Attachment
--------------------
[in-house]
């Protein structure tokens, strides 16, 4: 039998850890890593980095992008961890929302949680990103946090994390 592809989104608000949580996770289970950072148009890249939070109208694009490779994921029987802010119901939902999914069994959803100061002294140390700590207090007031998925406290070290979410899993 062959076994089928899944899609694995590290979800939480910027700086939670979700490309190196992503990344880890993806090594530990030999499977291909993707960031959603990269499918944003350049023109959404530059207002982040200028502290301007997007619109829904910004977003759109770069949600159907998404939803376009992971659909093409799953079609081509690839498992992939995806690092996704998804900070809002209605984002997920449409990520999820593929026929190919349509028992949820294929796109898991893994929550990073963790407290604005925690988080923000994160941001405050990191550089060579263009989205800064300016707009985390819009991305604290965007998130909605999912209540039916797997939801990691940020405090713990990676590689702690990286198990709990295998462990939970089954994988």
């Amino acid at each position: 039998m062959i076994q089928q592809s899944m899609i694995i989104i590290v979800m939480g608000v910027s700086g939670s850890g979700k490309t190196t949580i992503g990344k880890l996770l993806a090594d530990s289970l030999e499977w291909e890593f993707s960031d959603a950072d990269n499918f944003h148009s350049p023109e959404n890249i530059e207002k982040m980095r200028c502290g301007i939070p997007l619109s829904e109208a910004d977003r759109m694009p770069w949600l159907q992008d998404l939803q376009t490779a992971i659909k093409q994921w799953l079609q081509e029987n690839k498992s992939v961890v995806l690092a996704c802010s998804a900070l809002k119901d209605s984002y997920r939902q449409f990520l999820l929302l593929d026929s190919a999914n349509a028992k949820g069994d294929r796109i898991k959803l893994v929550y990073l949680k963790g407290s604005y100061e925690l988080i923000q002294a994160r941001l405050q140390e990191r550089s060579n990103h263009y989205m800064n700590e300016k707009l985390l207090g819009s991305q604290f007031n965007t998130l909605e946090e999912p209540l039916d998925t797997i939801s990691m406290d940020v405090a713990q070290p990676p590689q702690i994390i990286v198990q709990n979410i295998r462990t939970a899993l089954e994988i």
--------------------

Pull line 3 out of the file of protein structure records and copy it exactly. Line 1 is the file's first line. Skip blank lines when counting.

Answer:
């Amino acid at each position: 039998m062959i076994q089928q592809s899944m899609i694995i989104i590290v979800m939480g608000v910027s700086g939670s850890g979700k490309t190196t949580i992503g990344k880890l996770l993806a090594d530990s289970l030999e499977w291909e890593f993707s960031d959603a950072d990269n499918f944003h148009s350049p023109e959404n890249i530059e207002k982040m980095r200028c502290g301007i939070p997007l619109s829904e109208a910004d977003r759109m694009p770069w949600l159907q992008d998404l939803q376009t490779a992971i659909k093409q994921w799953l079609q081509e029987n690839k498992s992939v961890v995806l690092a996704c802010s998804a900070l809002k119901d209605s984002y997920r939902q449409f990520l999820l929302l593929d026929s190919a999914n349509a028992k949820g069994d294929r796109i898991k959803l893994v929550y990073l949680k963790g407290s604005y100061e925690l988080i923000q002294a994160r941001l405050q140390e990191r550089s060579n990103h263009y989205m800064n700590e300016k707009l985390l207090g819009s991305q604290f007031n965007t998130l909605e946090e999912p209540l039916d998925t797997i939801s990691m406290d940020v405090a713990q070290p990676p590689q702690i994390i990286v198990q709990n979410i295998r462990t939970a899993l089954e994988i």